After I was underwhelmed with the Maleficent movie, I saw that there was a novelization made of the film. It’s called The Curse of Maleficent: a tale of a Sleeping Beauty, and is written by Elizabeth Rudnick. While this is a book that was written in conjunction with the film (i.e., it’s not a book that came first that they then made a movie out of), I was hopeful that the story told in a different way might make me like and understand it more. Though the book is for children, I have no problem with that – I’m a children’s librarian, after all!
Ultimately, this is an okay book adaptation of an okay movie. It follows the plot of the movie pretty much exactly, so you won’t get much more out of the book if you saw the movie, which is what I was hoping for. The flaws I have with the movie are obviously the same as the book so I won’t get into that here – you can check out my review of the movie if you’re interested.
When I was preparing for my first Disney race, I felt pretty clueless. There seemed to be so much to know. And while there was a ton of information out on the internet, I couldn’t find something that really summed it all up, including the basics. But the good news is that there is a great book out there called the Runner’s Guide to Walt Disney World!
This is a really unique book – it’s part guide to running at Disney World, and part general guidebook. So if you’ve been to Disney a lot before but don’t know much about Run Disney events it’s great – and if you’ve never been to Disney World they help you out with information about restaurants, resorts, etc.! I imagine even if you’ve done a few Run Disney events, you’ll find some useful information here – especially if you’re going to be doing a race you haven’t done before.
The authors, Krista Albrecht and Megan Biller, are just the type of people you would want to write a book like this – according to them they have “participated in nearly every runDisney event, stayed at every Walt Disney World resort, dined at virtually every restaurant.” They are experts, but they are also Disney lovers and fans, and that shows through in the way the book is written. The know what fans will actually use and appreciate in the book.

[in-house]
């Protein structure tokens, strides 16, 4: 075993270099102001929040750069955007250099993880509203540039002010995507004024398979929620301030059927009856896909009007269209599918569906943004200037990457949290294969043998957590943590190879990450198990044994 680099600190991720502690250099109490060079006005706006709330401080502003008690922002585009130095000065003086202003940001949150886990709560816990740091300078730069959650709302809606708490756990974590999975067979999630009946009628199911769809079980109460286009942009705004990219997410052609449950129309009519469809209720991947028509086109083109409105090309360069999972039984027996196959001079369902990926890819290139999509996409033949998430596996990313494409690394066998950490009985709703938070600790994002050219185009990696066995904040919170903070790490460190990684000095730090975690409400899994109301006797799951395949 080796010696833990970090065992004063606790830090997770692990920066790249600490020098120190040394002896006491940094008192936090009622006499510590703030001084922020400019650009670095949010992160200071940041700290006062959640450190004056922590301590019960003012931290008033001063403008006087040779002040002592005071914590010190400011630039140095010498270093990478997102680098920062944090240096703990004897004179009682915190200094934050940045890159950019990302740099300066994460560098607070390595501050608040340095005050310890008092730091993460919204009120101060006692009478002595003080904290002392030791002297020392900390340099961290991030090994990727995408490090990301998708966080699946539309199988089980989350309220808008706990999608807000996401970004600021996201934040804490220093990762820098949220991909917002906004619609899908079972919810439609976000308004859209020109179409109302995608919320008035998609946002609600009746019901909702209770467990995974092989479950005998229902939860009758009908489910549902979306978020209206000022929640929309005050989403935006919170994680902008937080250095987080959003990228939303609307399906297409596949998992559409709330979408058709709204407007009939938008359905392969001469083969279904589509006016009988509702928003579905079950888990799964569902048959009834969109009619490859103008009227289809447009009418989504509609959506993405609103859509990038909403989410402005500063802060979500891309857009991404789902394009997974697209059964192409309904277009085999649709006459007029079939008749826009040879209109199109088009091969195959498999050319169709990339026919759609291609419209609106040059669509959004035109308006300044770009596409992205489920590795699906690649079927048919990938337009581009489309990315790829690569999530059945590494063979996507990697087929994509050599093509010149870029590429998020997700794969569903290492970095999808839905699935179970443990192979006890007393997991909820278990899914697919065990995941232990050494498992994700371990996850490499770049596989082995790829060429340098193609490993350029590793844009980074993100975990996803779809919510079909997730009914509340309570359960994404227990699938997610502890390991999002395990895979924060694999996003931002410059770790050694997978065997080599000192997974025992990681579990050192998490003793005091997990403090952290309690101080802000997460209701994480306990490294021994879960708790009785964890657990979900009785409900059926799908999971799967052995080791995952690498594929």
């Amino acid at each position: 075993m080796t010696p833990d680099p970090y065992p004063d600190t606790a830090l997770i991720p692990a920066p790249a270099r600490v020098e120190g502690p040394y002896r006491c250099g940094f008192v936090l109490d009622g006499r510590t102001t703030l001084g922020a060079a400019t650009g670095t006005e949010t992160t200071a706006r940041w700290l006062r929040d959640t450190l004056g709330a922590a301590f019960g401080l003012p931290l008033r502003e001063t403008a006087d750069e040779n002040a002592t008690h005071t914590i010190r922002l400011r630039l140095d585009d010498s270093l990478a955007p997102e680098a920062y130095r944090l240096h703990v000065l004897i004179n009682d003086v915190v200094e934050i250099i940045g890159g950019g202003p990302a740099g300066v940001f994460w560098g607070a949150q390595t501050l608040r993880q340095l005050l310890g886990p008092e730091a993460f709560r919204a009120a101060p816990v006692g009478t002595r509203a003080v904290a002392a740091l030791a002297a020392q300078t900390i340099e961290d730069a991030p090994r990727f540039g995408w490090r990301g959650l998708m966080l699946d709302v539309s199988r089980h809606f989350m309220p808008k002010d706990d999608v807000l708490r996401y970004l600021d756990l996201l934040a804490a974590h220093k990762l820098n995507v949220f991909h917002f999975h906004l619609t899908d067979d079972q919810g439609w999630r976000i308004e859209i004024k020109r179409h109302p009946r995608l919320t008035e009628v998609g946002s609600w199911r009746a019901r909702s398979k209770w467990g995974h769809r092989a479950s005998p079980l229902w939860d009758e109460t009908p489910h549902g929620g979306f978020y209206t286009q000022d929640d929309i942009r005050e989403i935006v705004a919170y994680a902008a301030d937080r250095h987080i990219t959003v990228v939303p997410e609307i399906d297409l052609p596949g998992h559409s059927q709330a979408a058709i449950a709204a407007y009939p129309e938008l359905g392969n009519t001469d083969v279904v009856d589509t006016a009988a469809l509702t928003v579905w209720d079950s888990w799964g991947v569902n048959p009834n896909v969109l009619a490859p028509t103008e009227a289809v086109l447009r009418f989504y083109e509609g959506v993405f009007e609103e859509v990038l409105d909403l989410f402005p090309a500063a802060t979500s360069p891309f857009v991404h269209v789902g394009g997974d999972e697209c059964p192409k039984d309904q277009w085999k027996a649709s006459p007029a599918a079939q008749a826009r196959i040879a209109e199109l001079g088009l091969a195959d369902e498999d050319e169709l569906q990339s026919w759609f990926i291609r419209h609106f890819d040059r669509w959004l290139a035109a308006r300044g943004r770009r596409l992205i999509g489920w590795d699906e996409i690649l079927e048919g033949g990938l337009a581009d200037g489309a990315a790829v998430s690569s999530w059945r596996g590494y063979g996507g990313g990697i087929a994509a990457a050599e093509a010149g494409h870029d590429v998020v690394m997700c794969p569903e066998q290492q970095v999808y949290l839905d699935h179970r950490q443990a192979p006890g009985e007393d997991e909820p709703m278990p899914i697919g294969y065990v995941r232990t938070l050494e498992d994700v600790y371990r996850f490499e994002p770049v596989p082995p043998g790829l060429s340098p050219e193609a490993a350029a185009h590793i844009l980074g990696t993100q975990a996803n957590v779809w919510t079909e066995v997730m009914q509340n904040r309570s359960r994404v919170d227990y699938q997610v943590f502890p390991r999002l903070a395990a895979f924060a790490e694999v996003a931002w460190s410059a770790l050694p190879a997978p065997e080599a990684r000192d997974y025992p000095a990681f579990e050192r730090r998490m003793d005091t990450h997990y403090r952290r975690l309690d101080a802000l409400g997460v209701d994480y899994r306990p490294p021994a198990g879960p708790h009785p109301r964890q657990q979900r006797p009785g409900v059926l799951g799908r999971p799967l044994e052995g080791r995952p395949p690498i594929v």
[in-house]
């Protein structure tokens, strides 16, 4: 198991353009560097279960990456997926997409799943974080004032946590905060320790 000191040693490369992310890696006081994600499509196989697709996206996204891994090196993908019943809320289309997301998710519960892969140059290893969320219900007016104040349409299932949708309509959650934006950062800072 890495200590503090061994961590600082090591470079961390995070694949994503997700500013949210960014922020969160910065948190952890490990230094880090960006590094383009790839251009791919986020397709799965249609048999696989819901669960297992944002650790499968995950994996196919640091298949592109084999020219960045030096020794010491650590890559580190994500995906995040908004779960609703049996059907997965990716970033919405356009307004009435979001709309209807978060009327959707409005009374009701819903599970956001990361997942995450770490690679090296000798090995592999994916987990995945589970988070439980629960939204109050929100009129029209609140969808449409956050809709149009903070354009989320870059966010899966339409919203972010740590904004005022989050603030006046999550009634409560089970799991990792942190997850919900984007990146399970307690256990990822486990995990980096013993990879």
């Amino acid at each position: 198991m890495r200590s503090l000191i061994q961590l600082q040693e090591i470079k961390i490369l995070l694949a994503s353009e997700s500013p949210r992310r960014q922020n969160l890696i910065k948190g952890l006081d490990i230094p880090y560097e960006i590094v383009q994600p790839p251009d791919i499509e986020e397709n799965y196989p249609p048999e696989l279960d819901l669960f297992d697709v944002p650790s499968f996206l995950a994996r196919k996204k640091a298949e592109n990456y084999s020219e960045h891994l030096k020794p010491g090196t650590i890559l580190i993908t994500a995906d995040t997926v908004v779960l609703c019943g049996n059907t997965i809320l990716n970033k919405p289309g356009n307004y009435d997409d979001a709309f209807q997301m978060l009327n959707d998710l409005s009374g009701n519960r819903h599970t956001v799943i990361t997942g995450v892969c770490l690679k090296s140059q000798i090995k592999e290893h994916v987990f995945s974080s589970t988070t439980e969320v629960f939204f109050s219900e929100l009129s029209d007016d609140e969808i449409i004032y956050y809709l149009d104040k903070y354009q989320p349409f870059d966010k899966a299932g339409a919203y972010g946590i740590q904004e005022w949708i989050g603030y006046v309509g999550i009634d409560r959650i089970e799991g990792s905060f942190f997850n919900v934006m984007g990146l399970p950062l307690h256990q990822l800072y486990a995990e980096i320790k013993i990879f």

A few months ago I wrote a review of the book The Vault of Walt, by Jim Korkis, over on the Come Home to Disney blog. Since that time I was lucky enough to get a copy of the revised Vault of Walt, and I would love to share that review with you now.
For the most part the revised version of this book is similar to the original. The major differences are that the new version has some stories that have been added, and others that were removed. Of those that have remained in both editions, I noticed very few changes and I believe that for the most part they remain the same. Because I’ve reviewed much of the old material previously, in this post I thought I’d give you my thoughts on some of the new sections.
Overall the new book is excellent, just like the old one. The stories have been narrowed down to the best ones, and they are well written and chock full of information. Jim Korkis is a great storyteller, and one that has some very unique information and insights into the Disney company. If you’re looking for fun Disney stories or information that you almost certainly haven’t heard before, this is where you’ll find them.
There are five new stories in this book: Eating Like Walt, And the Oscar Goes to… Walt Disney, The Carousel of Progress, The Man Who Shot Walt Disney, and Song of the South Frequently Asked Questions.
The first, ‘Eating Like Walt,’ is a rather unique chapter. It starts out by describing what his favorite foods were and what he liked to eat. It turns out that he was a fan of homestyle foods, and a bit of a picky eater at that! It’s an interesting chapter, but what makes it really original is the fact that it also includes some recipes based on Walt’s favorites. These have been gathered from various sources and are presented here so you can try to make some of Walt’s favorites at home.